An IT teacher noticed Facebook was still posting localized ads even though her phone's GPS was off for this application. In investigating, she realized that Facebook has other ways to achieve this.
"The Location Controls provided by Facebook give an illusion of control over the data that informs one’s ad experience, not actual control. Moreover, Facebook makes false claims about the effect of controls. This statement - which has the merit of being clear - was made by Aleksandra Korolova, assistant professor of computer science at the Southern California University.
In an article published on Medium, she is surprised to continue to see Facebook’s advertisements based on her geographical position while she has disabled Facebook geolocation. She goes even further since she explains that her profile does not contain the city where she lives, that she has not posted a photo on Facebook for years and that she never publishes content containing her position.
Nothing in his behavior betrays his position
She has even disabled geolocation on third-party apps such as WhatsApp, Instagram or Messenger. Finally, she never searches for a geographical criterion in the Facebook application.
So how is it possible that Aleksandra Korolova sees geolocated ads of Santa Monica, the city of California where she lives, and of Los Angeles where she works?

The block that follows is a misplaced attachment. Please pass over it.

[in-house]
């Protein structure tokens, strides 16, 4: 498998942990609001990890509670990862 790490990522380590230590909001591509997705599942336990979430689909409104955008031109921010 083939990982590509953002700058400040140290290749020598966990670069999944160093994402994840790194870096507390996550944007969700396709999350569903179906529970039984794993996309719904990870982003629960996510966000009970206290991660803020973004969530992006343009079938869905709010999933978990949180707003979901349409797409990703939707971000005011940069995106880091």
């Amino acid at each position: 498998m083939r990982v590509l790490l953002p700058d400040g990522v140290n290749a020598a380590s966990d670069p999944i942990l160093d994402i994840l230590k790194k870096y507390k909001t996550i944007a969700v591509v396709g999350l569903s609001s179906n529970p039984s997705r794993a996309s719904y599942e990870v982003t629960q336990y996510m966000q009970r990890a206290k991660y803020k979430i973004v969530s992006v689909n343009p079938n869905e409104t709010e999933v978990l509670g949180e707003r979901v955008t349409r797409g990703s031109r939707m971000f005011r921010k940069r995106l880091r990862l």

Why did she see ads for activities in Montana while she was crossing Glacier National Park in that state? And why did she see the same kind of geolocated ads when she went to Massachusetts or Israel?
Facebook has many other ways that the only GPS
One could almost believe that this computer scientist is paranoid, except that her doubts are well and truly proven. By going to the "About Facebook Ads" section, she first notes that the social network specifies that the users’ location is also determined by "where you connect to the Internet."
But things go even further when you consult the documents made available to advertisers. A diagram details the processes used by Facebook to measure visits to stores. In addition to the classic geolocation by GPS (which is disabled by Aleksandra Korolova), we see that Facebook collects the Wi-Fi networks that are around the user but also Bluetooth, which can be detected by beacons arranged in the shops.
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IP addresses provide valuable clues
With these data, including connection IP addresses, Facebook does not need more to extrapolate a relatively accurate position, although the geolocation of his device is disabled.
"We use the IP and other information like check-ins or the city mentioned in your profile," confirmed a Facebook spokesperson to Gizmodo. There is no way to completely disable the location for ads.
Now You Know! If we thought we were hiding our location to Facebook, We Were Wrong. The social network has always a way to know more or less your position. Without forgetting the information that the New York Times revealed 2 weeks ago: how Facebook shares users' data with its customers, to the point where it can read private messages….
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